It's a common mistake, and an easy one to make for those of us lucky enough to live in societies with a history of benign and not-too-disastrous public policy. But the limitations of the single-employer approach are increasingly apparent. Dr Dalrymple mentions "the fact that Britain spends nearly $100,000 per child on public education, and yet a fifth of the population is unable to read with facility or do simple arithmetic...". I would point also to the persistence of poverty and disease in the poorer countries, the failure to eradicate war, and the increasing risk of catastrophic environmental or nculear disaster. We do, I think, need an explicit focus on such problems, and government is big and (generally) sufficiently well intentioned to provide it. But we also need a large array of diverse approaches and problem-solving bodies that can adapt their approach quickly to changing circumstances. We need in particular, a means by which inefficient solutions to social problems are terminated quickly. And government, however big and well intentioned, cannot effectively manage diverse, adaptive approaches. No single organization can.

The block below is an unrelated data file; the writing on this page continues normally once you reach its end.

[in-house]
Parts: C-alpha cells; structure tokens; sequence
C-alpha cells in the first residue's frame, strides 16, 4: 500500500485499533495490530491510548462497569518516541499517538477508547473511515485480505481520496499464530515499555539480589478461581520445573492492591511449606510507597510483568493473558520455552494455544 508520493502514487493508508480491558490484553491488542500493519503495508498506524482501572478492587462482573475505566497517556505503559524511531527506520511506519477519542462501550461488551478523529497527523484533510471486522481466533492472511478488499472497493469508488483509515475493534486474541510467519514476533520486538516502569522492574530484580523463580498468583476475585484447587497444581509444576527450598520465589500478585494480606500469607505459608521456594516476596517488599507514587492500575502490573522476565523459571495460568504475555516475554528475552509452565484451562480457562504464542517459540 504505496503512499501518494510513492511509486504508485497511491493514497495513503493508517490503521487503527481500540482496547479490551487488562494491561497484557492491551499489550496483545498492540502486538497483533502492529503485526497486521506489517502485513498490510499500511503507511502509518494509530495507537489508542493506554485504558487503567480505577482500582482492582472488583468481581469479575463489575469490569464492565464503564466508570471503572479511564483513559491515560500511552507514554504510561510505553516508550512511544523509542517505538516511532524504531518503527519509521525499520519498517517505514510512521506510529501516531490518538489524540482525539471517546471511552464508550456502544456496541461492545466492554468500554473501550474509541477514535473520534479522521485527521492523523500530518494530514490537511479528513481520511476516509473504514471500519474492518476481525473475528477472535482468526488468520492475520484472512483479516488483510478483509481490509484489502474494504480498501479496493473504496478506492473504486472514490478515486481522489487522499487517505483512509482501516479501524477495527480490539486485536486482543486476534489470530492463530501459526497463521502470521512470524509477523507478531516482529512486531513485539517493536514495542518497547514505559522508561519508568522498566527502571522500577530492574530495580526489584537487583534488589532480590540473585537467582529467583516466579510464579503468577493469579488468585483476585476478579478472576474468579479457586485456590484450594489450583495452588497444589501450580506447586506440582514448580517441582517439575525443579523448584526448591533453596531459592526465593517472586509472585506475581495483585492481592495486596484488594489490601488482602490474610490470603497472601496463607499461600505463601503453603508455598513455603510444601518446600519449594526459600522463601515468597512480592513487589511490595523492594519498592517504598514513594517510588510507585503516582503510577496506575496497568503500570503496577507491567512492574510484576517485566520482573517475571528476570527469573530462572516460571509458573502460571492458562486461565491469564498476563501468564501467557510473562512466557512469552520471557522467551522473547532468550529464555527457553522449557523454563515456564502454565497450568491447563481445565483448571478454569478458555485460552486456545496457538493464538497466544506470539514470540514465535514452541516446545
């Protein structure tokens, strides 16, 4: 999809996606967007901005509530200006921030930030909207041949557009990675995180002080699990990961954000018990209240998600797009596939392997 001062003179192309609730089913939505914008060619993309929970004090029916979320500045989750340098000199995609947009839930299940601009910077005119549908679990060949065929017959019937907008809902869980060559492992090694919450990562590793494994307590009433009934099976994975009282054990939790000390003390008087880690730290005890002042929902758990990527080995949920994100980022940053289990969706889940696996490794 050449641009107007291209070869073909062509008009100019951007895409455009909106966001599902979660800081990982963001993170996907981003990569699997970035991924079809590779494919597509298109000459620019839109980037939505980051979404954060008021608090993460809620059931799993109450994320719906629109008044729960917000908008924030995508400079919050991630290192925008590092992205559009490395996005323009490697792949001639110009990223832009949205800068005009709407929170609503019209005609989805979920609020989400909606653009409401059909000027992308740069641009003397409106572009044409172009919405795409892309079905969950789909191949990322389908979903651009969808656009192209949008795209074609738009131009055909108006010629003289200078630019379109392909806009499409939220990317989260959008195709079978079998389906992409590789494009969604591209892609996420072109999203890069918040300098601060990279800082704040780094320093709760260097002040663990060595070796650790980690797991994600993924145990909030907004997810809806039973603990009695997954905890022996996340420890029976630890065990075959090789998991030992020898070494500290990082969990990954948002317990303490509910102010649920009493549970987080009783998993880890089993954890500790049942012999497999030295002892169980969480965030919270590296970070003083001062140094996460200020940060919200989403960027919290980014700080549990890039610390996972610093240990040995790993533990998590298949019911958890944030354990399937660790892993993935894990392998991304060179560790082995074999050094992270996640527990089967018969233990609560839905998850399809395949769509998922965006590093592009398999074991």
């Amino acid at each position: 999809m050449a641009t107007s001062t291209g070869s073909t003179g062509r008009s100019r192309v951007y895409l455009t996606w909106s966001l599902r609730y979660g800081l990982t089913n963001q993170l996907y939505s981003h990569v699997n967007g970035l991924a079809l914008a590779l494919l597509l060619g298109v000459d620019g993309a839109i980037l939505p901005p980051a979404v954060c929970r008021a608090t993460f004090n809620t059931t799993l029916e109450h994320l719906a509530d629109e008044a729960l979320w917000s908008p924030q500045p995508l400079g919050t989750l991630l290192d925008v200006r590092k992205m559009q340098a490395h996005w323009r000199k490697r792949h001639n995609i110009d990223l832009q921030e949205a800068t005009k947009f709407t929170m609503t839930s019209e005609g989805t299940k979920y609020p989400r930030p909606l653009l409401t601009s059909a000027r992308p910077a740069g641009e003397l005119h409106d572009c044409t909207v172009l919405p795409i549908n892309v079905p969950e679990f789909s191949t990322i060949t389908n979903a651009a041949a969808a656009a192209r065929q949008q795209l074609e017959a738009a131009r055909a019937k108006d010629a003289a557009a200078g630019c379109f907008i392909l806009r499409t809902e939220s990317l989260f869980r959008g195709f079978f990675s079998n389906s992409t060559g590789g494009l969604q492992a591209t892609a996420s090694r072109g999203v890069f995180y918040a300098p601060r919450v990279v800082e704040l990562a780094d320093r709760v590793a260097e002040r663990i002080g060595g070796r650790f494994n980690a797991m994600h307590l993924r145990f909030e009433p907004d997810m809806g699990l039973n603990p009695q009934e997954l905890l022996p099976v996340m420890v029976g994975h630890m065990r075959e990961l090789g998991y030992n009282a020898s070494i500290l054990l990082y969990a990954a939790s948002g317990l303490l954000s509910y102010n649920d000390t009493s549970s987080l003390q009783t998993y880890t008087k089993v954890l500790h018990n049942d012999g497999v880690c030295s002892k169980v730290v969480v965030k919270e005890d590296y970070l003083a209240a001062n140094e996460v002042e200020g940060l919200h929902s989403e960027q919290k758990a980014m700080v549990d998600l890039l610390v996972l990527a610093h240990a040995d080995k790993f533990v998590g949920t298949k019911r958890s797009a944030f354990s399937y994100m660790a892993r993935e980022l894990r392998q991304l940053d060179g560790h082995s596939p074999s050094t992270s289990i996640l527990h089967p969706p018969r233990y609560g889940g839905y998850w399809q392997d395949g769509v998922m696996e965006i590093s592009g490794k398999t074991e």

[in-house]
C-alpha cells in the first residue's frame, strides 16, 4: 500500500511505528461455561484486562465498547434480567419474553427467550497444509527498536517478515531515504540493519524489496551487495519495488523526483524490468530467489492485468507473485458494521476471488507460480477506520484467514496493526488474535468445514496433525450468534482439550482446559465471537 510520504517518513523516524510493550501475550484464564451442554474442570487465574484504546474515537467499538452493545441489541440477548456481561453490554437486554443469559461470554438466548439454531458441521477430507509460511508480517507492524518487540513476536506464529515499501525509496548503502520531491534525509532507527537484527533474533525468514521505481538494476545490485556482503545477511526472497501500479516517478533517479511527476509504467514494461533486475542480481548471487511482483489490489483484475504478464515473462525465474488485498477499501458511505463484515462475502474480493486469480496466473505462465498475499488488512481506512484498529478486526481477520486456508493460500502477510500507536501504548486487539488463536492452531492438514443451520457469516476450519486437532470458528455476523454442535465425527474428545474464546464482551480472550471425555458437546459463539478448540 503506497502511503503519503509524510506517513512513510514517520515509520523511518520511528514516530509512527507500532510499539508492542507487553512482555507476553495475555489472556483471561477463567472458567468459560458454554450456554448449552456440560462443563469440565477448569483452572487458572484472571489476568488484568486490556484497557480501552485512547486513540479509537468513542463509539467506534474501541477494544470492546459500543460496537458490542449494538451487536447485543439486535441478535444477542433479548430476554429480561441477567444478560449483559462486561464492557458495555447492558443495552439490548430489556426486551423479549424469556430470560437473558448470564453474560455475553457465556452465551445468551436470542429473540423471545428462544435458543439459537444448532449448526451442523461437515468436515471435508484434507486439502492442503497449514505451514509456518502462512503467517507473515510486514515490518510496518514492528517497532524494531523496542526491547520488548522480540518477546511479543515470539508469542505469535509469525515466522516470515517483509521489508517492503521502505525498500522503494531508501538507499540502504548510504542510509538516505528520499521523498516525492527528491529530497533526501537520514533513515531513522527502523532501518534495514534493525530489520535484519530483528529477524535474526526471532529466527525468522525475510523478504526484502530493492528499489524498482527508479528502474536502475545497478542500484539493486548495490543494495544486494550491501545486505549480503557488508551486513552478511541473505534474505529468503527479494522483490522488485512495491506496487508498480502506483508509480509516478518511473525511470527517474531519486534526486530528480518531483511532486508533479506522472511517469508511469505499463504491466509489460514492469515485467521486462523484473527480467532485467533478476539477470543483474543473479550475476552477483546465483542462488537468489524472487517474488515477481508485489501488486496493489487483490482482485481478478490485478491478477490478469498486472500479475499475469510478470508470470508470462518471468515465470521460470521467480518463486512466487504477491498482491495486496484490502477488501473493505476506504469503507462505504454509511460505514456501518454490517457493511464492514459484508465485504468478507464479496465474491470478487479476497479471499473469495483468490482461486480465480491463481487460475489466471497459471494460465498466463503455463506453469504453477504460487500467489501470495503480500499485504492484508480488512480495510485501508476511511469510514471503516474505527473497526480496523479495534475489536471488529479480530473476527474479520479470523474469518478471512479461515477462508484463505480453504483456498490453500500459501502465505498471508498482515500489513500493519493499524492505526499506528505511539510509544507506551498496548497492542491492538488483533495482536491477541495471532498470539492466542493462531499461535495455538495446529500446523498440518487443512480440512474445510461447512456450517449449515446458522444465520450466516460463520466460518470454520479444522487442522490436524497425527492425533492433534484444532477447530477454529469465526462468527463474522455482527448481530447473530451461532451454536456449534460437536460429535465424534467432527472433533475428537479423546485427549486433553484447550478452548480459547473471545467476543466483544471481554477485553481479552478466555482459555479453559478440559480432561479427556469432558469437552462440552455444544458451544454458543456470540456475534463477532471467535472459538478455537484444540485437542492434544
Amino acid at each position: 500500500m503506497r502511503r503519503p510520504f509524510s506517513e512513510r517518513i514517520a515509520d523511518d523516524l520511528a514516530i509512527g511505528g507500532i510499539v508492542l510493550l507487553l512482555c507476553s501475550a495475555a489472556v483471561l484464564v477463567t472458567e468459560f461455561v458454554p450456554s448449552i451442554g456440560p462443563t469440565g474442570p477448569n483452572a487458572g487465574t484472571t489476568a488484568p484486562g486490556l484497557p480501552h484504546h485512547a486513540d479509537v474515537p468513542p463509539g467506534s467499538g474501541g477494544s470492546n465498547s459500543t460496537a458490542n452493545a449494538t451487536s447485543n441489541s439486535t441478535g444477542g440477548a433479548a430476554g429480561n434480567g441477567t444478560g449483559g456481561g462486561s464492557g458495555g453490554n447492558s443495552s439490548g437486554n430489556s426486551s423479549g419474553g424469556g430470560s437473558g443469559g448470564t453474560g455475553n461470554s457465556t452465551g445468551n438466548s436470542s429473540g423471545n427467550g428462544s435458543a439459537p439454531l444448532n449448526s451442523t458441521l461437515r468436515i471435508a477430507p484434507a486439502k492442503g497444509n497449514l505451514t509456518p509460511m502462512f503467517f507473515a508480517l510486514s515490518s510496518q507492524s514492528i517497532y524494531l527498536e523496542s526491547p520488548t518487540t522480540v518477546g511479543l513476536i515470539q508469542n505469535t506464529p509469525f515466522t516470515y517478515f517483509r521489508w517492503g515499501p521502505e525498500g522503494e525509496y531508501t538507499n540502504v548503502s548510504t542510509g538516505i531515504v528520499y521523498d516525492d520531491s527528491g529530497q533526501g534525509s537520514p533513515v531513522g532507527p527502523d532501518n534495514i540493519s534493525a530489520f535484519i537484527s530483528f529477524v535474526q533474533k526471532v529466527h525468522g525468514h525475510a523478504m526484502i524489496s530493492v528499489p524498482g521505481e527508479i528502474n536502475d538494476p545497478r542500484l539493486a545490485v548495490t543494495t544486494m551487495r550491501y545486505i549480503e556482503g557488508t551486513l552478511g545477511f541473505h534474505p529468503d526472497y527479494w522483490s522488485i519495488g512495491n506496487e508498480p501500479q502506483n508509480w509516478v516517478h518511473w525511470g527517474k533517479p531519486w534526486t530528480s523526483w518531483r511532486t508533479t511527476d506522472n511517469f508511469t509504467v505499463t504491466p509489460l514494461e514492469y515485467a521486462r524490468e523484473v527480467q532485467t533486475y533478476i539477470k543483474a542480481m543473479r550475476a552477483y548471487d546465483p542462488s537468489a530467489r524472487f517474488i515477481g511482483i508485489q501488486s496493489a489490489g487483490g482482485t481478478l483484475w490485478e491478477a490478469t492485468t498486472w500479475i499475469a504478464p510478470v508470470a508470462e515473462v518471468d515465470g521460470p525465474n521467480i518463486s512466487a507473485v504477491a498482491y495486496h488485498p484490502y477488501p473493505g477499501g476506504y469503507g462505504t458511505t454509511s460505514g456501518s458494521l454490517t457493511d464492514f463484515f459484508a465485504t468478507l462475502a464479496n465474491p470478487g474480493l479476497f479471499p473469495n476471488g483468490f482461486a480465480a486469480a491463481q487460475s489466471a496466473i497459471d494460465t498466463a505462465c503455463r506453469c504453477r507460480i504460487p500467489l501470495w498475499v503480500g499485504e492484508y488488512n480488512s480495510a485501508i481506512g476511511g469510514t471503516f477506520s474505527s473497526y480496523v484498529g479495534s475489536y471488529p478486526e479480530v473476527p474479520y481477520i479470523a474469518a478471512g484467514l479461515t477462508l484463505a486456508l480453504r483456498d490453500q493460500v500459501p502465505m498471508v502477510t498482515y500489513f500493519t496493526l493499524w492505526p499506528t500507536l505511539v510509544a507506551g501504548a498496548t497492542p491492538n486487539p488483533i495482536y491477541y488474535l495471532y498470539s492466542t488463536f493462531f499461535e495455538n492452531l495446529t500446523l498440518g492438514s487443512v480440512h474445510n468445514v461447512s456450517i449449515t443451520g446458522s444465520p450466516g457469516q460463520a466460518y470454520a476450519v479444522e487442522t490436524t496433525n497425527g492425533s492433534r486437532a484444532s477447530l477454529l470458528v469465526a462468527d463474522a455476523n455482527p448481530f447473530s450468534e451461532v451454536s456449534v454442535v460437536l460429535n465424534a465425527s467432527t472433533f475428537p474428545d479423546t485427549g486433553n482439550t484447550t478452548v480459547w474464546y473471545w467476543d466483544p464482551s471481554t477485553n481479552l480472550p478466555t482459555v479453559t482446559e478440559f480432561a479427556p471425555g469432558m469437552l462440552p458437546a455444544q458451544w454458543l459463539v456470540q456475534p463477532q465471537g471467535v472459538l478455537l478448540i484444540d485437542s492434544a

Social Policy Bonds could square that circle. Under a bond regime, government, whether national or supra-national, is big enough to target global social problems and to raise the revenue for their achievement. It could stimulate diverse, adaptive solutions by issuing the bonds, which would be redeemed only when targeted outcomes - world peace, for example, or climate stability - had been achieved. Government can perform these tasks without getting involved in actually achieving these goals: such achievement would, under a bond regime, be contracted out to agencies (mainly private sector) who would be highly motivated to explore and implement only the most efficient solutions to our problems. Government would then function not as the monopolistic 'single employer', but more as the articulator of society's goals and the agency that transfers our scarce resources to the people who help achieve them.